By Peter Maushagen and Jan Strupczewski
There is no agreement among eurozone finance ministers about a joint eurozone budget with different views being expressed at a meeting in Luxembourg.
EU finance ministers agreed to double a war chest for dealing with failing banks and boost powers of the eurozone bailout fund, but were split over whether to have a mechanism to restructure government debt or a eurozone budget.
All the EU’s finance ministers except Britain, which will leave the bloc in March, discussed ideas for deeper economic integration of the eurozone.
Part of a process born of the global financial crisis, the aim is to make the currency area more resilient to future upheavals.
The ministers were preparing for an EU summit on June 29, when leaders will discuss strengthening the role of the ESM bailout fund and completing an EU banking union project intended to increase savers’ trust in eurozone banks.
“We have chosen to provide a credible safety net for the banks; we have set the right incentives for banks to continue deleveraging risks; we have decided to beef up the ESM to reinforce our lines of defence,” the chairman of eurozone finance ministers, Mario Centeno, said.
The ministers agreed that the ESM should be able to lend to the eurozone’s Single Resolution Fund (SRF) for banks, if the SRF runs out of money in a major crisis.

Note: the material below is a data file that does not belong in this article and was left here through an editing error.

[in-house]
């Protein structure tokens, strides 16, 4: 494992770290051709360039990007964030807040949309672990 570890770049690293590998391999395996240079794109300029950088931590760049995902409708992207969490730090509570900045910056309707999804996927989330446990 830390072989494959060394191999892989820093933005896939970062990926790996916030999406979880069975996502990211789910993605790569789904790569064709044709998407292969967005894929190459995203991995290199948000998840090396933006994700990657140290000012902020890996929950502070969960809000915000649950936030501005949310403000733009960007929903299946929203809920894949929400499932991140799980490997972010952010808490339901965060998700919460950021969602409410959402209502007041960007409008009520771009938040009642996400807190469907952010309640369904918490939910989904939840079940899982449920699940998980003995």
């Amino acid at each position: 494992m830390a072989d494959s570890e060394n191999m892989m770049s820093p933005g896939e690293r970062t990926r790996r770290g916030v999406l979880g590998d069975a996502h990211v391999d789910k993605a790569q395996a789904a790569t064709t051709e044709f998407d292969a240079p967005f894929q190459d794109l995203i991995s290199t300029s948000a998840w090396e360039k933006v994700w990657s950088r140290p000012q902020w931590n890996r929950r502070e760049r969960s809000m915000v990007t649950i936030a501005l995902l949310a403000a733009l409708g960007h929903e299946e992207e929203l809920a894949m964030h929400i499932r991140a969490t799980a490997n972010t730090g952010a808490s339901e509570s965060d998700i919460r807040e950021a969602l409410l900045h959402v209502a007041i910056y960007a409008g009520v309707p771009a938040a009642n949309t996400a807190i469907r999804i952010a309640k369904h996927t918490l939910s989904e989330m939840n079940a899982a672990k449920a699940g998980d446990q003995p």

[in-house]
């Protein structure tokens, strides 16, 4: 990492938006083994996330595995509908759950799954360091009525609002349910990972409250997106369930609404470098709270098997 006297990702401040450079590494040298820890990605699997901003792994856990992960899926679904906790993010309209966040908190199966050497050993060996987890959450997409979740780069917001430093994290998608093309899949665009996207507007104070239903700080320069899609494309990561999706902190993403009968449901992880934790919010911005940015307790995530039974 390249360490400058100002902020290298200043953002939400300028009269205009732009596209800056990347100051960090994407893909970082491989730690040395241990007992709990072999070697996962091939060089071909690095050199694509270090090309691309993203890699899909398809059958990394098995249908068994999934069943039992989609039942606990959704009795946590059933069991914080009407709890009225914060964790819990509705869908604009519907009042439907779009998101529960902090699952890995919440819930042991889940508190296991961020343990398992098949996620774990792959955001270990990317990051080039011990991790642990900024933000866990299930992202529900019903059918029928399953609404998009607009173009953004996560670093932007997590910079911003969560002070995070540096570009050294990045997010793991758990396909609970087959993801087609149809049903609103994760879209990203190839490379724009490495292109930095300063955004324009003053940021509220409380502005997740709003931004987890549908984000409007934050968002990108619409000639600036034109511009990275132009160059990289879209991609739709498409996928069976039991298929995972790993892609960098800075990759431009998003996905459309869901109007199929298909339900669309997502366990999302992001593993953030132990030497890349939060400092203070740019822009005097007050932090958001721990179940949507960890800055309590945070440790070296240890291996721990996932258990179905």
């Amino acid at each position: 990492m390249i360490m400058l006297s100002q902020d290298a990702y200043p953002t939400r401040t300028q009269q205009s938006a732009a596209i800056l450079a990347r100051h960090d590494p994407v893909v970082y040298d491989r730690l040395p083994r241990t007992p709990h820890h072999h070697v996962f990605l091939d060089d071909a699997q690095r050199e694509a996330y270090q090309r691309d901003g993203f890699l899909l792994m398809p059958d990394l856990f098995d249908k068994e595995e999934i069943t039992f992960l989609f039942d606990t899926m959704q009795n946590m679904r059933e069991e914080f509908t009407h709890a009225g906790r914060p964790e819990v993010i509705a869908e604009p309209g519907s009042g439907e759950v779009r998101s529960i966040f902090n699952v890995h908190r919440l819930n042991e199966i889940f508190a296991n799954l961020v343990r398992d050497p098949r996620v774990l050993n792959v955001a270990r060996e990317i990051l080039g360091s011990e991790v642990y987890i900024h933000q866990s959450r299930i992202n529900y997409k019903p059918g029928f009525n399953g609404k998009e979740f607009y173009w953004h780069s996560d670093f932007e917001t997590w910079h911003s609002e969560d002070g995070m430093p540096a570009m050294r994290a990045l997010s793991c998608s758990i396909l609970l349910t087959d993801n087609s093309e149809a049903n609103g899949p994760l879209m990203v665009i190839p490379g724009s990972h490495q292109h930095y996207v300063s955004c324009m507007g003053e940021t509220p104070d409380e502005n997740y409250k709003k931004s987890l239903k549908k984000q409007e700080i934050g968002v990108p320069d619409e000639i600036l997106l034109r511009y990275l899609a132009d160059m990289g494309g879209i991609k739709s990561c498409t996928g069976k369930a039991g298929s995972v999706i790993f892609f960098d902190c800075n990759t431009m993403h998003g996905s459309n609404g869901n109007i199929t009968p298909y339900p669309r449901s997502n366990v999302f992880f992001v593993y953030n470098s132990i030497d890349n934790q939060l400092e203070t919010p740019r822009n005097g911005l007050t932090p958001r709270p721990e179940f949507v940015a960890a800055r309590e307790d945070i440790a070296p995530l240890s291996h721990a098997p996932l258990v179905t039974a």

The SRF is financed from bank contributions and should reach its maximum power of €55bn by the end of 2023. The bailout fund could backstop it with another €60bn.
There was also agreement that the bailout fund, run by eurozone governments, should monitor all economies in the currency bloc regularly to spot potential trouble early and design bailout programmes of reforms in exchange for cheap loans.
But a Franco-German idea of setting up a separate euro zone budget — funded by national contributions, a financial transaction levy and corporate taxes, including on firms’ digital revenues — did not win immediate support.
The ministers also kicked into the long grass the idea of setting up a European Deposit Insurance Scheme — a key element of completing the banking union — taking the cue from Germany which wants it to happen only once risks in the banking sector, seen in the number of bad loans, fall sharply.